Intense trading conditions have made price the key basis of competition, due to minimal product differentiation between operators
Melbourne, Australia (PRWEB) December 16, 2014
Aggressive price discounting and the rapidly increasing popularity of online sales of computer and software products have negatively affected the Computer and Software Retailing industry. As a result, industry revenue is forecast to decline by an annualised 2.6% in the five years through 2014-15. According to IBISWorld industry analyst Claudia Burgio-Ficca, “intense trading conditions have made price the key basis of competition, due to minimal product differentiation between operators.” The resulting downward price pressures have eroded profit margins and have led to the exit of some industry players. In 2014-15, industry revenue is forecast to rise by 0.9% to reach $5.1 billion, aided by growth in discretionary income and an increase in the number of households with at least one computer. The releases of Sony's PlayStation 4 and Microsoft's Xbox One in late 2013 have also boosted revenue in the short term, although this is likely to be short-lived, as gaming console sales generally exhibit a significant decline in the years after the release.
Cloud computing and software developments have improved the functionality of existing hardware over the past five years. As a result, they have slightly extended the replacement cycle of existing computers and laptops. Furthermore, “software providers' rapid adoption of cloud services has effectively reduced industry operators' software retail sales,” says Burgio-Ficca. Consumers' increasing reliance on smartphones for daily internet browsing has also dampened demand for desktop and laptop computers. In the next five years, revenue will be supported by a steady increase in discretionary income, which is projected to fuel retail spending growth. However, demand for computer and software products is likely to be hindered by fluctuations in consumer sentiment over the period. Traditional retailers will continue to develop their online channels as a key sales driver. Intensifying price pressures will continue to erode profit margins, which may be further exacerbated by the increased price transparency brought about by online shopping.
The Computer and Software Retailing industry exhibits a low level of market share concentration. Concentration over the past five years has been dampened by the prevalence of non-employing operators in the industry. According to ABS data, 50.0% of industry enterprises were non-employing businesses in 2012-13, although this share has declined from a high of 52.8% in 2009-10. The industry has moderate barriers to entry and capital intensity, which may deter new operators from joining the industry. Moderate competition across the industry reflects the dominance of larger players such as Harvey Norman. Industry concentration is forecast to increase over the next five years due to expansion of larger players' networks. This will be to the detriment of small independent players, as increased competition may lead to their demise, or acquisition by larger operators.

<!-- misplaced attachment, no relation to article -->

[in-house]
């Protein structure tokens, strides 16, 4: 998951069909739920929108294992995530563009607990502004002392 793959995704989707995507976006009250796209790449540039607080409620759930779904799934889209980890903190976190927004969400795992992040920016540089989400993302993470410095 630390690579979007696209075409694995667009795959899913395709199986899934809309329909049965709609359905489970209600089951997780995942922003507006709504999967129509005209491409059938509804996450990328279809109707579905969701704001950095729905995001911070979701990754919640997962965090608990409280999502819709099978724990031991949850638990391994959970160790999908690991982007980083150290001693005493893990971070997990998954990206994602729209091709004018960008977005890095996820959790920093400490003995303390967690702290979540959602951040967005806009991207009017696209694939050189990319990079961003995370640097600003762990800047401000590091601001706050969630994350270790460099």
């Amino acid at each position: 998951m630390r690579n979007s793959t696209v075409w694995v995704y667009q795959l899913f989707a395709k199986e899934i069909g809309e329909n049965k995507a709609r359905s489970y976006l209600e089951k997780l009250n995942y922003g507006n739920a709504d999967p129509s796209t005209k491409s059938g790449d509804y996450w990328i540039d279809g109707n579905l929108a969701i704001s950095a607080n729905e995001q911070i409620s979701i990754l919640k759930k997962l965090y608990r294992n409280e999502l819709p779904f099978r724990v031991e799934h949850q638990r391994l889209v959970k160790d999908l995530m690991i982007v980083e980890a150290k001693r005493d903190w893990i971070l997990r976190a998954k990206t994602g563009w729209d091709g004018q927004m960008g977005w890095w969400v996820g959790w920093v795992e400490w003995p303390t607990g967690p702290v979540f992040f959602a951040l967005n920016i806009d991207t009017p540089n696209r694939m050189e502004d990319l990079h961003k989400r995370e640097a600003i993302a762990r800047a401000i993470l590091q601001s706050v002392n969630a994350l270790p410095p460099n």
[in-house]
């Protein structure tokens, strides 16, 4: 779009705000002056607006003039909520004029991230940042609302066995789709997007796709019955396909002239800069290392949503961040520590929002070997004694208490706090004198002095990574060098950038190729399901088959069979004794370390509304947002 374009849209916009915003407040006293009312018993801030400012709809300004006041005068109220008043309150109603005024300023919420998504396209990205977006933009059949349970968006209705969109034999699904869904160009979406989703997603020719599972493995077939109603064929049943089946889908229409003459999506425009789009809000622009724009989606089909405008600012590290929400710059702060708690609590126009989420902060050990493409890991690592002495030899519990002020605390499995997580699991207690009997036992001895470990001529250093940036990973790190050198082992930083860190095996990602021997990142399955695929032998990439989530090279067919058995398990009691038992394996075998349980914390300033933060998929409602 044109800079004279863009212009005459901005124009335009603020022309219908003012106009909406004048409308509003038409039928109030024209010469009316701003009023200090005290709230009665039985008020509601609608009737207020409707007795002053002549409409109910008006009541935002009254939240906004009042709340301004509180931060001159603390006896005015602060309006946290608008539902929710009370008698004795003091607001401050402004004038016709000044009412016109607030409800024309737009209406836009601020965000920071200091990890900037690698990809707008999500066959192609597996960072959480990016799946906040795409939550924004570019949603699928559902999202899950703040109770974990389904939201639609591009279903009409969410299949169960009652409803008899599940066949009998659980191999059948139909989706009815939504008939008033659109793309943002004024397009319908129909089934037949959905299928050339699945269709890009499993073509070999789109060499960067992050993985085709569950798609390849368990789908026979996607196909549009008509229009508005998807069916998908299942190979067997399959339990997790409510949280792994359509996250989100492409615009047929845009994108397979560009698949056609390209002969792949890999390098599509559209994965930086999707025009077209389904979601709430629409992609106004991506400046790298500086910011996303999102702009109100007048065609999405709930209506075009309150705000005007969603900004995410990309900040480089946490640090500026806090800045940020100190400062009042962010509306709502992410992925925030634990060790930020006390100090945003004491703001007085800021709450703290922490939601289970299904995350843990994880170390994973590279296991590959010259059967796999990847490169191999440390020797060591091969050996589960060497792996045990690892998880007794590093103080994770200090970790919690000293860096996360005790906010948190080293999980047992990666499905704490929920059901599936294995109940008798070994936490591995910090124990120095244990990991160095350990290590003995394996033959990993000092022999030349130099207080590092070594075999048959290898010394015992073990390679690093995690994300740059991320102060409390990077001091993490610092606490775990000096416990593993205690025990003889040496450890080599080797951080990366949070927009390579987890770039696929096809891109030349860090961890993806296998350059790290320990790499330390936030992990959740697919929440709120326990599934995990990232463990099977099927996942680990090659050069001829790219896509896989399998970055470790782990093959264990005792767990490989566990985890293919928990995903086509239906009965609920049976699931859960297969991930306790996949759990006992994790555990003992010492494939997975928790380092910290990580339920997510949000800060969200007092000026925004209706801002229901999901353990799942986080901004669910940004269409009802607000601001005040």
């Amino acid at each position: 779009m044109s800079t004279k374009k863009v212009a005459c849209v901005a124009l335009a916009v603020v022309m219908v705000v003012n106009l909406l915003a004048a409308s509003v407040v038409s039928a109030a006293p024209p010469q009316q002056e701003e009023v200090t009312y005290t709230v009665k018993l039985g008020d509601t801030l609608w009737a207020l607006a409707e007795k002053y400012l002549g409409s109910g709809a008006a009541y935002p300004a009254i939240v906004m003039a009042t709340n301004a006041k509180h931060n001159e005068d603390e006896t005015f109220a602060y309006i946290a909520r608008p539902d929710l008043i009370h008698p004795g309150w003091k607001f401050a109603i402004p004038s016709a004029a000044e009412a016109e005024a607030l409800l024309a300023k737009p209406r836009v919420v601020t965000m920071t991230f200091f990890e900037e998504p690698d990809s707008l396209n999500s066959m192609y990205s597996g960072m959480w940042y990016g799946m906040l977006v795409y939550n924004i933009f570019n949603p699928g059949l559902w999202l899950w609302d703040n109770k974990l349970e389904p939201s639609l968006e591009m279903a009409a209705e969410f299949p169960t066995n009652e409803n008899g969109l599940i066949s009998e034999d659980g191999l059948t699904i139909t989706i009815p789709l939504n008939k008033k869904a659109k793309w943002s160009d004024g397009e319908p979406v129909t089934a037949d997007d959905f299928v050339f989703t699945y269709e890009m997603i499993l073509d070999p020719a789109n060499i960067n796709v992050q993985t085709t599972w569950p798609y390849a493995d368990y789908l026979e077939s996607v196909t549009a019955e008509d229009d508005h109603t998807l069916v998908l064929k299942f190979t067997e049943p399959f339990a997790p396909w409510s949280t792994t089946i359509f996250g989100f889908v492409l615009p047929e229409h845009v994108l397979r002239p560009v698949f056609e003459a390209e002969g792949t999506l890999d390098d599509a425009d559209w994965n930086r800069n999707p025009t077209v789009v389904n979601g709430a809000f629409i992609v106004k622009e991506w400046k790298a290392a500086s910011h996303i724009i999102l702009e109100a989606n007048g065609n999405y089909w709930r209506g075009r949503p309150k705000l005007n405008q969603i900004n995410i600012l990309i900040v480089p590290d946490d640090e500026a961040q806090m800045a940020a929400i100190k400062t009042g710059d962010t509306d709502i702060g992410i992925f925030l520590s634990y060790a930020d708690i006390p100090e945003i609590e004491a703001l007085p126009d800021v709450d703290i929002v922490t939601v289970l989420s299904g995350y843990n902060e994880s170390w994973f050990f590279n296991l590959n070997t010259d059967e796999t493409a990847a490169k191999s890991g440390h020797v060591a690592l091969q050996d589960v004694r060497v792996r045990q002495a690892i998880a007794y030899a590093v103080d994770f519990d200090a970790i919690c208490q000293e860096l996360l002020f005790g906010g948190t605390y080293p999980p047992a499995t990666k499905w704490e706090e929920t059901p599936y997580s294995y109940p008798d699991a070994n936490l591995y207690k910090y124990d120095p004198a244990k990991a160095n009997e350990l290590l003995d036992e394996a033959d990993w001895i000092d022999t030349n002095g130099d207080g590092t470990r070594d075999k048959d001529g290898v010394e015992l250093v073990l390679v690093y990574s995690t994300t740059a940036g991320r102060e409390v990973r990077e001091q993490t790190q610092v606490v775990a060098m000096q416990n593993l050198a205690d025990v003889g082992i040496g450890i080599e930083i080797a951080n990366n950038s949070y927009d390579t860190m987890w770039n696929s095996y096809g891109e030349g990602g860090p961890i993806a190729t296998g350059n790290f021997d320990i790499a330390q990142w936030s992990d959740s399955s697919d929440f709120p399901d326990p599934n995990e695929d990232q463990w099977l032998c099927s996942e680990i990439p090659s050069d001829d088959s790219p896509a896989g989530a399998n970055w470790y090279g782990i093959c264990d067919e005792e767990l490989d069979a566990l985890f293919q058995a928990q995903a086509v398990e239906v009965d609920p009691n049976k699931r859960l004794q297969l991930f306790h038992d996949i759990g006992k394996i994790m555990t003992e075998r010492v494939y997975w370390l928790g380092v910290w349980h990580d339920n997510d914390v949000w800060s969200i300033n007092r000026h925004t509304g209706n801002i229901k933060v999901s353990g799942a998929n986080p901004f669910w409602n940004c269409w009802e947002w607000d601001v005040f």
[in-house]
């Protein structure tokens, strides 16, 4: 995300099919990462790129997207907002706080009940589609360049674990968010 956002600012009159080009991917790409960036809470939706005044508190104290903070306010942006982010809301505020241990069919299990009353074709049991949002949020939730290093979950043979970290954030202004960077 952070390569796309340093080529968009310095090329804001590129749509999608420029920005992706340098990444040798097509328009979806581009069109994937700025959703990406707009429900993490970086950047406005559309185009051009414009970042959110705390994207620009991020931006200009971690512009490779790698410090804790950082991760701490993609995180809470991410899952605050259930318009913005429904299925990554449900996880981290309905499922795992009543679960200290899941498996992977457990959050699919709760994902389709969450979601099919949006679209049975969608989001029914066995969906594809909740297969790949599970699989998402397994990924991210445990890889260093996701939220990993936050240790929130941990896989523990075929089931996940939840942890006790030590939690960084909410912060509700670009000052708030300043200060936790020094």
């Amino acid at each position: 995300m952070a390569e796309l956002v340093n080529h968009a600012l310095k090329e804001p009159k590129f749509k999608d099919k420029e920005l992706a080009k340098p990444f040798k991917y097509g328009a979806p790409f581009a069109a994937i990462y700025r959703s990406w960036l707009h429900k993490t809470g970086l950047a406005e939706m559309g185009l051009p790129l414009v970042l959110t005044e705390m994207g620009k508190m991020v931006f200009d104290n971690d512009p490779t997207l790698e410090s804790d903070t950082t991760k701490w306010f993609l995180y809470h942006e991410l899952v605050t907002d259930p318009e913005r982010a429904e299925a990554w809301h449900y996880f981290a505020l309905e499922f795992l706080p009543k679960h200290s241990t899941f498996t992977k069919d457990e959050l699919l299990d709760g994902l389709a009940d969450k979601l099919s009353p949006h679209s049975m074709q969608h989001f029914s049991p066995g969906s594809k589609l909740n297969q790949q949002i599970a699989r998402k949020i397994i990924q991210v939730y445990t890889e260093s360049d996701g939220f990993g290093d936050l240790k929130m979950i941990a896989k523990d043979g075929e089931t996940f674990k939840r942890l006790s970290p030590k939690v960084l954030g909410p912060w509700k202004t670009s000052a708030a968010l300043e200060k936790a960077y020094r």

For more information, visit IBISWorld’s Computer and Software Retailing industry in Australia report page.
Operators in the industry primarily retail computer and software products including desktops, notebooks, laptops, tablets, scanners, printers, keyboards and packaged software (excluding game software). The sale of computer game consoles is also included in the industry. These products are purchased from domestic manufacturers and wholesalers. Operators then sell these goods to the general public for private use or to corporate clients for business use.
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IBISWorld industry Report Key Topics
Key External Drivers
Industry Life Cycle
Products &amp; Markets
Products &amp; Services
Market Share Concentration
Key Success Factors
Cost Structure Benchmarks
Basis of Competition
Barriers to Entry
Technology &amp; Systems
Regulation &amp; Policy
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